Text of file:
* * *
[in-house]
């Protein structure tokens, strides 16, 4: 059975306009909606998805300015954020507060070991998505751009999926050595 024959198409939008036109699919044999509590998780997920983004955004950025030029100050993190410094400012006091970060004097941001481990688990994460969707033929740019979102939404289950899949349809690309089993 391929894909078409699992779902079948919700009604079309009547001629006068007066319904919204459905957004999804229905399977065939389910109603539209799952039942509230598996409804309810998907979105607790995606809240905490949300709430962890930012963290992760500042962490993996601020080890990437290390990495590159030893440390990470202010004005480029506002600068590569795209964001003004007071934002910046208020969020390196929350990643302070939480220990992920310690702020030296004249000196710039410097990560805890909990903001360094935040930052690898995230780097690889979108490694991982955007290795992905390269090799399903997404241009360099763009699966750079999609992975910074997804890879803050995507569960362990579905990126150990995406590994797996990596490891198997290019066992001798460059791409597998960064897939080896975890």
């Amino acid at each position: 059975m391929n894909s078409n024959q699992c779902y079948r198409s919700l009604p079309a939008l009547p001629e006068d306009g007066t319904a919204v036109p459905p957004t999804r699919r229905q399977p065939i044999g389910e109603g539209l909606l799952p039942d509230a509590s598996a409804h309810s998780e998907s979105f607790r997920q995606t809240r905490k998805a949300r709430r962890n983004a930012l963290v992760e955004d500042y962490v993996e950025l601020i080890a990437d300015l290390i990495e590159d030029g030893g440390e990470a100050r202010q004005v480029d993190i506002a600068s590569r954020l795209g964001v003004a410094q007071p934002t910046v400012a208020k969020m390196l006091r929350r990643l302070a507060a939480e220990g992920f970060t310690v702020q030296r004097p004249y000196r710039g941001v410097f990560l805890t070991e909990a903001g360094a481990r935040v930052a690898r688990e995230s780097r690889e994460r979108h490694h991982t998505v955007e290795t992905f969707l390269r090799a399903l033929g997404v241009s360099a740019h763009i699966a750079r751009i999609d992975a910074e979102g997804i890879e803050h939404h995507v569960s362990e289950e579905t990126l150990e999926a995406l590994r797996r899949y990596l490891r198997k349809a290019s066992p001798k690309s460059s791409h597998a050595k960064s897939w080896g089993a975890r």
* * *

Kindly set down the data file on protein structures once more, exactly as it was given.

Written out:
[in-house]
């Protein structure tokens, strides 16, 4: 059975306009909606998805300015954020507060070991998505751009999926050595 024959198409939008036109699919044999509590998780997920983004955004950025030029100050993190410094400012006091970060004097941001481990688990994460969707033929740019979102939404289950899949349809690309089993 391929894909078409699992779902079948919700009604079309009547001629006068007066319904919204459905957004999804229905399977065939389910109603539209799952039942509230598996409804309810998907979105607790995606809240905490949300709430962890930012963290992760500042962490993996601020080890990437290390990495590159030893440390990470202010004005480029506002600068590569795209964001003004007071934002910046208020969020390196929350990643302070939480220990992920310690702020030296004249000196710039410097990560805890909990903001360094935040930052690898995230780097690889979108490694991982955007290795992905390269090799399903997404241009360099763009699966750079999609992975910074997804890879803050995507569960362990579905990126150990995406590994797996990596490891198997290019066992001798460059791409597998960064897939080896975890």
């Amino acid at each position: 059975m391929n894909s078409n024959q699992c779902y079948r198409s919700l009604p079309a939008l009547p001629e006068d306009g007066t319904a919204v036109p459905p957004t999804r699919r229905q399977p065939i044999g389910e109603g539209l909606l799952p039942d509230a509590s598996a409804h309810s998780e998907s979105f607790r997920q995606t809240r905490k998805a949300r709430r962890n983004a930012l963290v992760e955004d500042y962490v993996e950025l601020i080890a990437d300015l290390i990495e590159d030029g030893g440390e990470a100050r202010q004005v480029d993190i506002a600068s590569r954020l795209g964001v003004a410094q007071p934002t910046v400012a208020k969020m390196l006091r929350r990643l302070a507060a939480e220990g992920f970060t310690v702020q030296r004097p004249y000196r710039g941001v410097f990560l805890t070991e909990a903001g360094a481990r935040v930052a690898r688990e995230s780097r690889e994460r979108h490694h991982t998505v955007e290795t992905f969707l390269r090799a399903l033929g997404v241009s360099a740019h763009i699966a750079r751009i999609d992975a910074e979102g997804i890879e803050h939404h995507v569960s362990e289950e579905t990126l150990e999926a995406l590994r797996r899949y990596l490891r198997k349809a290019s066992p001798k690309s460059s791409h597998a050595k960064s897939w080896g089993a975890r």